Throughout the play, Macbeth portrays his tragic flaw of vaulting ambition. Macbeth soon became a tyrant leader, and his fall became inevitable. Therefore, in Shakespeare 's play Macbeth, the main character Macbeth fits the definition of an Aristotelian tragic hero because he begins with nobility, and because of his ambition, he suffers a fall from Grace, however, he regains a small measure of nobility and self-awareness.
An encounter with the three witches and the suspicion that Macbeth “shalt be king hereafter”, triggers his ambition for power – with dangerous consequences. In the play, Macbeth states, “I have no spur / To prick the sides of my intent, but only / Vaulting ambition, which o’erleaps itself / And falls on th’ other” (I. vii. 25-28). This reveals that Macbeth is certain that ambition is what is driving his actions, by saying “vaulting ambition”, in this case he is referring to the murder of King Duncan. Macbeth states, “My thought, whose murder yet is but fantastical, Shakes so my single state of man That
Here Macbeth is considering whether life is meaningful. Macbeth’s character changes greatly throughout the play, from a respected thane to a king who people want dead. Macbeth gives in to his ‘vaulting ambition’ and, encouraged by the witches and Lady Macbeth, he murders King Duncan for the power. The guilt from this greatly affects him, he thinks he should carry on this path as he is almost at the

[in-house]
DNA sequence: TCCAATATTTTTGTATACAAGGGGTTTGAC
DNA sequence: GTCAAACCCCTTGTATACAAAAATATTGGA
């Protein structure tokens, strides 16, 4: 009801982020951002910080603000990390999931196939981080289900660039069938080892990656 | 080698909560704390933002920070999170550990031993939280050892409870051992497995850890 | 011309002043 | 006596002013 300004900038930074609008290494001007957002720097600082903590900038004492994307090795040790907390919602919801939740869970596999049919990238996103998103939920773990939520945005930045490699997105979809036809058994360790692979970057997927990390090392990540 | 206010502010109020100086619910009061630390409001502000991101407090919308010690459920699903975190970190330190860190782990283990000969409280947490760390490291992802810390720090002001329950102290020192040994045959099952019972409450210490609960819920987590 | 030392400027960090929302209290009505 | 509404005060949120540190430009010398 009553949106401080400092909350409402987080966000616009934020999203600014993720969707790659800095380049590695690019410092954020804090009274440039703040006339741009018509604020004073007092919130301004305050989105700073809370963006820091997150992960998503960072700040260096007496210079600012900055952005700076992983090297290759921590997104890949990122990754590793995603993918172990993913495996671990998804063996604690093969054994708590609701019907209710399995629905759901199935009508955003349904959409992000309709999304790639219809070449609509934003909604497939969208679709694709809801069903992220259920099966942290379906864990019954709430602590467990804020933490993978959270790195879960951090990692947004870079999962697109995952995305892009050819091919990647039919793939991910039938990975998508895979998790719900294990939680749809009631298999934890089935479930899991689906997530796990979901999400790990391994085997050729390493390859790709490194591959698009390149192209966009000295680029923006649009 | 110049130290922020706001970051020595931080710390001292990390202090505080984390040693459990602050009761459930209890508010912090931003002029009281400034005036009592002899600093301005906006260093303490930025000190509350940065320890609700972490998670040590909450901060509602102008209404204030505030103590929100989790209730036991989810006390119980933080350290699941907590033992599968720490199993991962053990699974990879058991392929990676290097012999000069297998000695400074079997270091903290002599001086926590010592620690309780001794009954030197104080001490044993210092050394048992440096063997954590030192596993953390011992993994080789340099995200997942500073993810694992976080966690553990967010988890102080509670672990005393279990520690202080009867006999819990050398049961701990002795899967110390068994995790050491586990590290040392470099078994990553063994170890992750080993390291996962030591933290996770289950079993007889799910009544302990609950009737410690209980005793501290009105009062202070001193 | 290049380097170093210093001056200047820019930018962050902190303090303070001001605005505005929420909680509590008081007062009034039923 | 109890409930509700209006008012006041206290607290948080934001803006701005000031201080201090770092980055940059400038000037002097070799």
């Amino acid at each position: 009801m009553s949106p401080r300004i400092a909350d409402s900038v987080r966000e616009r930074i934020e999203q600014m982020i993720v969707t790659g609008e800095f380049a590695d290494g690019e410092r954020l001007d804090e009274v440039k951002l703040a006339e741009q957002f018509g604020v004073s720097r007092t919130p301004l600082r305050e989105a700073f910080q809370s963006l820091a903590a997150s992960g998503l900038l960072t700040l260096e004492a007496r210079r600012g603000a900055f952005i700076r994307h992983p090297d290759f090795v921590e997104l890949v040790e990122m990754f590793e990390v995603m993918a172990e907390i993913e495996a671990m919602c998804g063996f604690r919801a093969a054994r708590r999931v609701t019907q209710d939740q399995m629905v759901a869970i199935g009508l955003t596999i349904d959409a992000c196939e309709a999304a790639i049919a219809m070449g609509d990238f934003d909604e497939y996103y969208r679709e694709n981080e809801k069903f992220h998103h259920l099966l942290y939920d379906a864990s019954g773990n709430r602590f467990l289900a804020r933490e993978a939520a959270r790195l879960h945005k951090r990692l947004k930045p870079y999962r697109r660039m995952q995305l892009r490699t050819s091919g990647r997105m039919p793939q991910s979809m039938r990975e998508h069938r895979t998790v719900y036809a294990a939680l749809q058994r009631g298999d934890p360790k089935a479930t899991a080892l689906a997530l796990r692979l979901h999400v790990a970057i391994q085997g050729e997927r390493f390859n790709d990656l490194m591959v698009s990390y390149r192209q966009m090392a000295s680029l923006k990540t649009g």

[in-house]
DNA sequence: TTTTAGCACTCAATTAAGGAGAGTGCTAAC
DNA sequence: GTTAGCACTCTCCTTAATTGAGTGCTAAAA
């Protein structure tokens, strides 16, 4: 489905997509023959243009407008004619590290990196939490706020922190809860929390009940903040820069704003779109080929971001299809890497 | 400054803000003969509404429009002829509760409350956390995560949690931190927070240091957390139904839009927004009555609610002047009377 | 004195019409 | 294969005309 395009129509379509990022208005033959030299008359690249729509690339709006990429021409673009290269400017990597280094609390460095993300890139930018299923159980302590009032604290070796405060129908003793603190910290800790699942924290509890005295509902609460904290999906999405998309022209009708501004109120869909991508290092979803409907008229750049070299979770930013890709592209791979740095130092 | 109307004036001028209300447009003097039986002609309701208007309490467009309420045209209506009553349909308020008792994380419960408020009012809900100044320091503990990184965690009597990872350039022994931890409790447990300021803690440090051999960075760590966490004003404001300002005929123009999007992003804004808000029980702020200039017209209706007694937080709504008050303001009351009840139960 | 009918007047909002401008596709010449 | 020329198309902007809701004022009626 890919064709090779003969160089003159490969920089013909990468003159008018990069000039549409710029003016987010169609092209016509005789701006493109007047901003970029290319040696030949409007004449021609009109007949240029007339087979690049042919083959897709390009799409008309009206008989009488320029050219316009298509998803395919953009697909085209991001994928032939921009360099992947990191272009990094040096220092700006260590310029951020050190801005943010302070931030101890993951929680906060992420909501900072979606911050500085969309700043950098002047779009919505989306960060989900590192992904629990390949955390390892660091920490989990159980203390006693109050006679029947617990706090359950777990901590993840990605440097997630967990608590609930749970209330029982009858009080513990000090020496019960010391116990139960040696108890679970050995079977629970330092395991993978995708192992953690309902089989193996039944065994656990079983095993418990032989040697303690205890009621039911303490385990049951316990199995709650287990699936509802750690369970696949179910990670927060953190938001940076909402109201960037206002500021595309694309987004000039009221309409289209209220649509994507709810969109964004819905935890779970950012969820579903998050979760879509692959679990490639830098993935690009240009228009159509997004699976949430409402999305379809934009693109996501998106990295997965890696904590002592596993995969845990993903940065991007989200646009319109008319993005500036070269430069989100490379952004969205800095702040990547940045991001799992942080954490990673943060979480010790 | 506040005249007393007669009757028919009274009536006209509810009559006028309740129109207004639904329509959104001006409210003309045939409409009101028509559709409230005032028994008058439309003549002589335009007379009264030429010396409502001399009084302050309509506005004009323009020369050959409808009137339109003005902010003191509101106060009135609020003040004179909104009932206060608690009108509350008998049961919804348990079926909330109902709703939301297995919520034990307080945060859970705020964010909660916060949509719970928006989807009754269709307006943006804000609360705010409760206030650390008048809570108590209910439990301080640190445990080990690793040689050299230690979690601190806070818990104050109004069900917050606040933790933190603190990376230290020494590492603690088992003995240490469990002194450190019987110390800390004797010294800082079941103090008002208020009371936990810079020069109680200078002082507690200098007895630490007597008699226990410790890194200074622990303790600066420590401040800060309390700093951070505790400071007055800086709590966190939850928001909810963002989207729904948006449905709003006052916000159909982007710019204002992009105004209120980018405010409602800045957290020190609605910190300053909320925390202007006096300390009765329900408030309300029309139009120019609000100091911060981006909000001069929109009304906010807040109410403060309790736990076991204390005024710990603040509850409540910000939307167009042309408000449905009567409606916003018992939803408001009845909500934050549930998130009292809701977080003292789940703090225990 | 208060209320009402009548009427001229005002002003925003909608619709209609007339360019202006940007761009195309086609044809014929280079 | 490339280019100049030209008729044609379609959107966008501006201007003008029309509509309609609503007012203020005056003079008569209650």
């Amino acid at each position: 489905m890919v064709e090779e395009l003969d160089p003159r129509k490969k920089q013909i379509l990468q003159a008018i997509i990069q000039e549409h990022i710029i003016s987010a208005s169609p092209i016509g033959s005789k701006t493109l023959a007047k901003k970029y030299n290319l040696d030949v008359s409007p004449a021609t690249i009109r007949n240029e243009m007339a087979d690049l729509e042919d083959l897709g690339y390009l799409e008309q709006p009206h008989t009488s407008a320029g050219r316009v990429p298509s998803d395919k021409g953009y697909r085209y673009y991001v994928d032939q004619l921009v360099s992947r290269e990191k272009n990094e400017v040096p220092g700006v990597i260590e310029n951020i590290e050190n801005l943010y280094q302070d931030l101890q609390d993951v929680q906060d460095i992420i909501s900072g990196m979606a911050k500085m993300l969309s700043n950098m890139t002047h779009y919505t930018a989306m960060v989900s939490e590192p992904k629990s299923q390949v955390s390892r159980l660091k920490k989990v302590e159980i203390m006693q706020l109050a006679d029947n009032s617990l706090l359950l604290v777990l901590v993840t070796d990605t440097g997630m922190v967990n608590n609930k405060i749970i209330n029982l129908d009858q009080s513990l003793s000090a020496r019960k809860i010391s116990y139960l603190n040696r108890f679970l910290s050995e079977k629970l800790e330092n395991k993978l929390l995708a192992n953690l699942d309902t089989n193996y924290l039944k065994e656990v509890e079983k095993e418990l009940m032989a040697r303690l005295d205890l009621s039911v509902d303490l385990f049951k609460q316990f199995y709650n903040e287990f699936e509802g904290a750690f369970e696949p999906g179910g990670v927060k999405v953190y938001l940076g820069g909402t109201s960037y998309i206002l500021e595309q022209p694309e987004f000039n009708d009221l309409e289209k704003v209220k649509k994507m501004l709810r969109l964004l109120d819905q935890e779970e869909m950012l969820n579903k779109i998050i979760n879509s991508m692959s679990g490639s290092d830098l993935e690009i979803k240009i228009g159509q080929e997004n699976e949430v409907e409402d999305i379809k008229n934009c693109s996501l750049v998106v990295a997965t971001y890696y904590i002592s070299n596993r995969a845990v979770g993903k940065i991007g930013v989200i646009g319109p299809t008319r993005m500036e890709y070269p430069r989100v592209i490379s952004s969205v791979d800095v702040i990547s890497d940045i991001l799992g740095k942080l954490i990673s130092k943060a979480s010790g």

He no sooner achieves the feat than he allows the “double-tongues” of the witches to alter his social ranking in the society. The original reason to kill is the throne. He no sooner achieves that than he realises the enormity of the task ahead as he only paves the way for the children of Banquo to become kings since he has no one to succeed him. In the course of assassinating Banquo, he enlists the services of murderers. This reveals the level of degeneration of Macbeth.
It is true that Lady Macbeth and the three witches were partially responsible for his downfall; however, Macbeth’s selfish desires are what cloud his thoughts in the first place. Macbeth’s life and destiny is really in his own hands. Though fate plays a significant part in the play shown from the witches prediction on Macbeth 's rise to Thane of Cawdor, it is his own wicked thoughts with the influence of Lady Macbeth that leads him to kill the king, and that decision is what ultimately lead to his downfall. Although the witches mention to Macbeth that it is his fate to take the throne, Macbeth is the one to make it occur. Thus, his fate was in his own hands, just like it is in everyone else’s as
He compromises his honor and negates moral responsibility to attain power and position which results in his tragic end. From the beginning, Macbeth was faced with choices and he continuously kept on making bad ones. The witches vision for the future of him becoming king together with his ambition drove Macbeth to commit a crime, make a choice that would then continue to haunt him forever. With significant influence from Lady Macbeth, he decided to take action and murder King Duncan. We see him consider his choice to kill Duncan in soliloquy in Act 1, Scene 7 “If it were done”.